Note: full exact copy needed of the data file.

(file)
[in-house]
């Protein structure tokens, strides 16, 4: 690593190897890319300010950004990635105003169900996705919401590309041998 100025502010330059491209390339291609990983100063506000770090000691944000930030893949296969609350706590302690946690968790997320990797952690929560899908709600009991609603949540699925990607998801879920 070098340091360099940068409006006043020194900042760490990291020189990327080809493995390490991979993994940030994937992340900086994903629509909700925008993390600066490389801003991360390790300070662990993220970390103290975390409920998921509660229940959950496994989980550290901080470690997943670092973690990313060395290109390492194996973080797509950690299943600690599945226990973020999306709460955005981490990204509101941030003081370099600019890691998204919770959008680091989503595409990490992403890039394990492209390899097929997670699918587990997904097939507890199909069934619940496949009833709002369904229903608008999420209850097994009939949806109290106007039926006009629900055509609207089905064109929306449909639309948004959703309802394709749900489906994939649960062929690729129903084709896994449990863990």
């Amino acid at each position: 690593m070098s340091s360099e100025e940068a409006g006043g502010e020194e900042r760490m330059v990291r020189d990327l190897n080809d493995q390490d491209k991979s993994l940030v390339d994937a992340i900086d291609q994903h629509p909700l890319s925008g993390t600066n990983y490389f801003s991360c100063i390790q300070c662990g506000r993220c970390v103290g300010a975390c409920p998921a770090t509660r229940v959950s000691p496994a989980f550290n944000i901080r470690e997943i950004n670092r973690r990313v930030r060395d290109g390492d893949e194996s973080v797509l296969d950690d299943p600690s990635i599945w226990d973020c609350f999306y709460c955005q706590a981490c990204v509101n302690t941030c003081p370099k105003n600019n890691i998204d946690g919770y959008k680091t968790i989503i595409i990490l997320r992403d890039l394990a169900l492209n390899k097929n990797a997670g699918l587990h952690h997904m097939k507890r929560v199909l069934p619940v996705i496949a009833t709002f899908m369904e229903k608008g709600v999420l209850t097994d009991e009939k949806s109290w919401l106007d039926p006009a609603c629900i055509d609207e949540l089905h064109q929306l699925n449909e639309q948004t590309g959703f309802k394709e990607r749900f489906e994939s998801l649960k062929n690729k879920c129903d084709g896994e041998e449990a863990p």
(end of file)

[in-house]
């Protein structure tokens, strides 16, 4: 690593190897890319300010950004990635105003169900996705919401590309041998 100025502010330059491209390339291609990983100063506000770090000691944000930030893949296969609350706590302690946690968790997320990797952690929560899908709600009991609603949540699925990607998801879920 070098340091360099940068409006006043020194900042760490990291020189990327080809493995390490991979993994940030994937992340900086994903629509909700925008993390600066490389801003991360390790300070662990993220970390103290975390409920998921509660229940959950496994989980550290901080470690997943670092973690990313060395290109390492194996973080797509950690299943600690599945226990973020999306709460955005981490990204509101941030003081370099600019890691998204919770959008680091989503595409990490992403890039394990492209390899097929997670699918587990997904097939507890199909069934619940496949009833709002369904229903608008999420209850097994009939949806109290106007039926006009629900055509609207089905064109929306449909639309948004959703309802394709749900489906994939649960062929690729129903084709896994449990863990």
């Amino acid at each position: 690593m070098s340091s360099e100025e940068a409006g006043g502010e020194e900042r760490m330059v990291r020189d990327l190897n080809d493995q390490d491209k991979s993994l940030v390339d994937a992340i900086d291609q994903h629509p909700l890319s925008g993390t600066n990983y490389f801003s991360c100063i390790q300070c662990g506000r993220c970390v103290g300010a975390c409920p998921a770090t509660r229940v959950s000691p496994a989980f550290n944000i901080r470690e997943i950004n670092r973690r990313v930030r060395d290109g390492d893949e194996s973080v797509l296969d950690d299943p600690s990635i599945w226990d973020c609350f999306y709460c955005q706590a981490c990204v509101n302690t941030c003081p370099k105003n600019n890691i998204d946690g919770y959008k680091t968790i989503i595409i990490l997320r992403d890039l394990a169900l492209n390899k097929n990797a997670g699918l587990h952690h997904m097939k507890r929560v199909l069934p619940v996705i496949a009833t709002f899908m369904e229903k608008g709600v999420l209850t097994d009991e009939k949806s109290w919401l106007d039926p006009a609603c629900i055509d609207e949540l089905h064109q929306l699925n449909e639309q948004t590309g959703f309802k394709e990607r749900f489906e994939s998801l649960k062929n690729k879920c129903d084709g896994e041998e449990a863990p």